My friend Tanika is around 25—

more like exactly a quarter century—

and she says she was born with a silver heart.

That ain’t nothin’ declares Elijah

who says he was born with a gold tooth.

He’s 80—more or less.

She says a gold tooth can fall out

and then what do you got?


He says then the tooth fairy

will pitch it up to shine

among fairy stars that will sparkle

from heaven and reach down to

tickle his mouth until

he can’t help but grin and be happy.

Gold teeth be forever

whether inside or out.

He flashes a smile.

Tanika says some people are born

with a silver spoon but

thieves can steal silver spoons and then

there’s nothin’ left and then you gotta

stir your coffee with your fingers.

No one can swipe my silver heart she says.

It can tarnish with bad hurtin’ air and meanness

but I just rub it

polish it

shine it until folks that fling darts

are blinded.

And you can reflect on that, Elijah.

He threw a smile aimed at her silver heart

and it came back brighter in its reflection.

© Bonnie Schupp

Memorial Day 2009

A cruise on the John Brown liberty ship, led to this article by David Ettlin about a WWII veteran who returns six decades later to sail once again on the ship.

© by Bonnie Schupp)

And here's another perspecitve that goes beyond the usual Memorial Day discussion. Darrel Nash is a member of the Unitarian Universalist Church of Annapolis:

I have paid more attention to Memorial Day this year than for quite a few years When I was growing up, all of my family went to the cemetery to watch the American Legion put on a program honoring those that have died in wars.

Fred’s talk [Fred Muir] and Russ’s [Russ Savage] sermon [Unitarian Universalist Church of Annapolis] got me to thinking about this day more. Then last night we watched the Memorial Day commemoration on the National Mall.

It is most appropriate and important that we honor those that have died in battle and those that are injured and their families sometimes for years, even generations. It was very gratifying to see a large part of the Mall event devoted to the sacrifices of those that have been in harm’s way and were not killed, yet carry the physical, mental, and emotional scars. It recognized the extreme sacrifices of their families whose entire lives are now devoted to the injured one. In Russ’s sermon, he told of the diary his father kept in the midst of battle in Europe during WWII. His is an eloquent testimony to the tragedy and the stupidity of war.

Yes, we should honor those who have sacrificed, yet also recognize that wars at their roots are caused by failures--sins if you will. Failures of politicians. These failures include greed, self-aggrandizement, pride, selfishness, self-righteousness, retribution, unwillingness to accept that there are other valid points of view. And one more. Some politicians like war. Individuals don’t start wars. Those in power at the national level, and now some non-state politicians start wars. A person can drive down the highway with a bumper sticker saying “I love war,” but that is not what starts wars.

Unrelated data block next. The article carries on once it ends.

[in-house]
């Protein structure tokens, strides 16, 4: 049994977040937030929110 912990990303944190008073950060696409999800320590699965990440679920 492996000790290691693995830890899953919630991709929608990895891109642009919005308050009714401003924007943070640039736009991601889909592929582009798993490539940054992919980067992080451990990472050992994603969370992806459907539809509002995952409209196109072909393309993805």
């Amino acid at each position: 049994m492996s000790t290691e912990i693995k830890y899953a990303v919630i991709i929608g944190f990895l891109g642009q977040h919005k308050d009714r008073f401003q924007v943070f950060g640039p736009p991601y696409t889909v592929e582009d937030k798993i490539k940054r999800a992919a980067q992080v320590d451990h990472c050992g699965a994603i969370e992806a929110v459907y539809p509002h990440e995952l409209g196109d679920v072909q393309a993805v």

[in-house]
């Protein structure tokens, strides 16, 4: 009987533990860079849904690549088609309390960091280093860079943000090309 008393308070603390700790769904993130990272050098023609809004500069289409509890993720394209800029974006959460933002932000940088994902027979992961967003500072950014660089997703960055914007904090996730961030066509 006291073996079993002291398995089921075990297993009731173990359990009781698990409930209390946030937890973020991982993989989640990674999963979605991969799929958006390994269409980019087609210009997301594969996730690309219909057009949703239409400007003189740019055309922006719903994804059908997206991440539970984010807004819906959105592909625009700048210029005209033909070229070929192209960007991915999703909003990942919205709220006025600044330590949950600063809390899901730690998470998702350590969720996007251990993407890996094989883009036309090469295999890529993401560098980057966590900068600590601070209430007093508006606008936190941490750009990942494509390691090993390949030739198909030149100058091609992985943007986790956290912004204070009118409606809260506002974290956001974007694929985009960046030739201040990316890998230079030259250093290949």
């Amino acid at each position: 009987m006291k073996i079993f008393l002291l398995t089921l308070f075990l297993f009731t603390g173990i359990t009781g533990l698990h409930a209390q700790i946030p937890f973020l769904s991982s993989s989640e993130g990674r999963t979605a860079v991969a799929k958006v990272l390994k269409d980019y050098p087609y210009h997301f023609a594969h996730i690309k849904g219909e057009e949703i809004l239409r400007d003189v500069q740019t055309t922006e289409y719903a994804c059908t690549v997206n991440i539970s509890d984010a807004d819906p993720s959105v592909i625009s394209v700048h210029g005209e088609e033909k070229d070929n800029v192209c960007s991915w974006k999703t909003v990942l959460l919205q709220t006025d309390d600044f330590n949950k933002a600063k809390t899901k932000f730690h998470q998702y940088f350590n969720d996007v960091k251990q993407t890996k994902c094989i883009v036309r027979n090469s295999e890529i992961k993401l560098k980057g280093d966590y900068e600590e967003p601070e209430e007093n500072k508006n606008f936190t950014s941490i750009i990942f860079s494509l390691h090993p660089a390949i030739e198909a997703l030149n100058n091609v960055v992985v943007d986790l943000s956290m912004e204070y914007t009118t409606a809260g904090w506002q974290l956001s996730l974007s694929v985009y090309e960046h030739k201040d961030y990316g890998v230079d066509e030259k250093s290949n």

Those in power start wars, then they call on those without power to fight them. In order to get citizens to fight, the war must be cast in terms—for the U.S.-- of defending our freedom, protecting those people back home, children, women, elders, etc.

Even public television this week, in honoring the war dead, casts the honoring in terms of the dead of all wars protecting our freedom—protecting America.

This line puts all wars on the same basis, all are justified. Yet, it is hard to say which wars, if indeed any could be said to have the purpose of protecting our freedom. Not Iraq, not the Gulf War, not Viet Nam, not Korea—it was supposed to be to get North Korea back north of the 38th parallel, not World War I, not any of the incursions we made into Mexico—these were to get some territory for the US, not wars with the North American Indians, these were to get some land for non-Indians. So what do we say about these military cemeteries? We need to honor the sacrifices without sending the message that those that perpetrated the wars always did so to protect American freedom.

I propose a Memorial Day for politicians who are peace-makers. Persons that come to mind right away are, Richard Holbrooke, George Mitchell, and Jimmy Carter. (I know, they are still alive, so don’t call it “Memorial”) Their impact is beyond imagining. How many people have not been killed, how many families have not lost husbands, wives, partners, sons, daughters, brothers, sisters, best friends?

How many politicians in other countries, Israel, Palestine, Ireland, Northern Ireland, Rwanda, Burma, Iraq, South Africa……. should be honored as peace-makers?

These should be our political models. Those that intercept the idea that the way ahead is not war and violence, but talking and sharing and working toward solutions that all sides can accept. War begets war. Peace with justice is sustaining.

(Thank you Darrell for reminding us.)

Creative Photoshop

Speaking of creativity...

...check out this link that shows some outstanding work in Photoshop with some whimsical creativity.